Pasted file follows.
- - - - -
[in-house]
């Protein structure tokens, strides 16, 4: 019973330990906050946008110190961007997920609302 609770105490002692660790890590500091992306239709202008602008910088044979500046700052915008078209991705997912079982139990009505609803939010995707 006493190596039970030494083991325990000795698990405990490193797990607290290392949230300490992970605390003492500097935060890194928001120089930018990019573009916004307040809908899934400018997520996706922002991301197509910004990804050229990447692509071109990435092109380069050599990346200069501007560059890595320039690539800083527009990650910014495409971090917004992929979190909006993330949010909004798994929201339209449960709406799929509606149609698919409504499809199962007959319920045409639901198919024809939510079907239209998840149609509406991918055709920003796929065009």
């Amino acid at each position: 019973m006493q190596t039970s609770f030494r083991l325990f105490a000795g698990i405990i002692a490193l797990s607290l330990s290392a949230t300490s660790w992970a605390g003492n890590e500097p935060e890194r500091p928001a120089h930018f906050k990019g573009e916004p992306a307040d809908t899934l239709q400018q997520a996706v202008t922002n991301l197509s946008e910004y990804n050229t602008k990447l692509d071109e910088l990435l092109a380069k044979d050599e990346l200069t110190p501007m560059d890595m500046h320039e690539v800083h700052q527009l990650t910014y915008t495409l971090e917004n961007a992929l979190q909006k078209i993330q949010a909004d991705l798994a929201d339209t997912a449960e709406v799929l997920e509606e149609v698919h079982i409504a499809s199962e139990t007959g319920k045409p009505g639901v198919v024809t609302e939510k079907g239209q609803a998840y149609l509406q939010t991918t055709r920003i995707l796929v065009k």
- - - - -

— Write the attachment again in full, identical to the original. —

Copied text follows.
[in-house]
């Protein structure tokens, strides 16, 4: 019973330990906050946008110190961007997920609302 609770105490002692660790890590500091992306239709202008602008910088044979500046700052915008078209991705997912079982139990009505609803939010995707 006493190596039970030494083991325990000795698990405990490193797990607290290392949230300490992970605390003492500097935060890194928001120089930018990019573009916004307040809908899934400018997520996706922002991301197509910004990804050229990447692509071109990435092109380069050599990346200069501007560059890595320039690539800083527009990650910014495409971090917004992929979190909006993330949010909004798994929201339209449960709406799929509606149609698919409504499809199962007959319920045409639901198919024809939510079907239209998840149609509406991918055709920003796929065009």
């Amino acid at each position: 019973m006493q190596t039970s609770f030494r083991l325990f105490a000795g698990i405990i002692a490193l797990s607290l330990s290392a949230t300490s660790w992970a605390g003492n890590e500097p935060e890194r500091p928001a120089h930018f906050k990019g573009e916004p992306a307040d809908t899934l239709q400018q997520a996706v202008t922002n991301l197509s946008e910004y990804n050229t602008k990447l692509d071109e910088l990435l092109a380069k044979d050599e990346l200069t110190p501007m560059d890595m500046h320039e690539v800083h700052q527009l990650t910014y915008t495409l971090e917004n961007a992929l979190q909006k078209i993330q949010a909004d991705l798994a929201d339209t997912a449960e709406v799929l997920e509606e149609v698919h079982i409504a499809s199962e139990t007959g319920k045409p009505g639901v198919v024809t609302e939510k079907g239209q609803a998840y149609l509406q939010t991918t055709r920003i995707l796929v065009k």